A Carter County student will appear on a special edition of Kentucky Educational Television’s “Education Matters” to be broadcast Thursday ahead of the public TV network’s vice presidential debate coverage.
West Carter High School junior Alexandria Knipp was one of six Kentucky high school students tapped to take part in a panel discussion about the election and the issues important to them. The “Student Voices, Election 2012” program will air at 8 p.m. The VP candidates will debate at 9 p.m. at Centre College in Danville.
Other student panelists are Maya Craig-Lauer of Danville High School, Eltuan Dawson of Seneca High School in Louisville, Eric Hagan of Boyle County High School, Jason Jewell of Center High School in Louisville and Tia The of Lexington Catholic High School.
The show was created in partnership with Kentucky Youth Advocates and includes guest host Renee Shaw, the panel and a behind-the-scenes look at preparations and activities leading up to the debate.
Knipp, 16, is an active participant in the Kentucky United Nations Assembly, a program of the Kentucky YMCA Youth Association, and has a strong interest in foreign policy and international affairs.
“I usually state my opinion and I’m very open in my political interests and international interests,” said Knipp, speaking from WCHS on Tuesday. She wants to study foreign affairs and would like to become an ambassador.
“It was an amazing experience,” she said of participating on the KET panel. “I got to meet so many great people — students from across my state who had different views. It was a great experience to see students that are as interested in this election as adults.”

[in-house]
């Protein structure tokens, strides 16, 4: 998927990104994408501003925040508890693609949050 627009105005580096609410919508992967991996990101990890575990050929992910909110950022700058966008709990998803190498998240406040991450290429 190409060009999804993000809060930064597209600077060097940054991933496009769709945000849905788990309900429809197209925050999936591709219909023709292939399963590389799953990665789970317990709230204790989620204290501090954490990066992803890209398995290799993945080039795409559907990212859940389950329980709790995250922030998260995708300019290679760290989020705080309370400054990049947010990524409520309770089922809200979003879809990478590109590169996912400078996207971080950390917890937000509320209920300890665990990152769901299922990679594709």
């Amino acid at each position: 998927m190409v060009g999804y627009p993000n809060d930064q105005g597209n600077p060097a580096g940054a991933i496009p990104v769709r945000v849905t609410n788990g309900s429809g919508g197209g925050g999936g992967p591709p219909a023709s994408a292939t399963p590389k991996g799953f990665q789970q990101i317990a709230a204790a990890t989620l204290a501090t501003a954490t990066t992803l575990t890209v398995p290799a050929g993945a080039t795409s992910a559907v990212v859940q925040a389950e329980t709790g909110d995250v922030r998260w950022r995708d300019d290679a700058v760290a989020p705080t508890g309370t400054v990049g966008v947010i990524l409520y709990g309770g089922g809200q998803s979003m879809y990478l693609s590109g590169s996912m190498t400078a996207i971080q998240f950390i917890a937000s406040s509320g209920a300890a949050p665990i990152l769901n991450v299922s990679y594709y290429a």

“They really were quite remarkable. It was really quite interesting to hear them all talk. They are so engaged and so interested in all the issues. They are not just looking at the surface, they are really digging into it deep and doing a lot of their own research,” said Nancy Carpenter, KET’s senior director of education.
“We wanted to do something special for the election, given that the VP debate was here in Kentucky and at an educational institution, and we had been searching for a way to include the voices of young people in our series on education, ‘Education Matters,’” Carpenter said. “About the same time, Kentucky Youth Advocates approached us about teaming up with them on a youth project they were sponsoring in conjunction with the debate. Out of these discussions came the idea of having high school students talk about the issues they’re concerned about and that they think the candidates should be discussing.
“We are so pleased with the results that we hope to continue to incorporate student voices in our programming. They have a lot to say, and we would do well to listen.”
Knipp said she will be closely watching Thursday’s debate between VP candidates Joe Biden and Paul Ryan to see if foreign policy, particularly foreign aid, is mentioned. Although she identifies with the Republican Party and is leaning toward supporting Mitt Romney for president, what his running mate says on Thursday could influence her decision.
“I do believe it will affect my opinion,” Knipp said. “If Biden comes in with an amazing take on point foreign policy and actions, and Ryan doesn't have much to say, that will really make me consider what is more important.”
Knipp said although she can’t vote in November, she would tell her peers, “Just because you can’t vote doesn’t mean you can’t be involved. You need to know what is going on in your country.”
CARRIE STAMBAUGH can be reached at email@example.com or (606) 326-2653.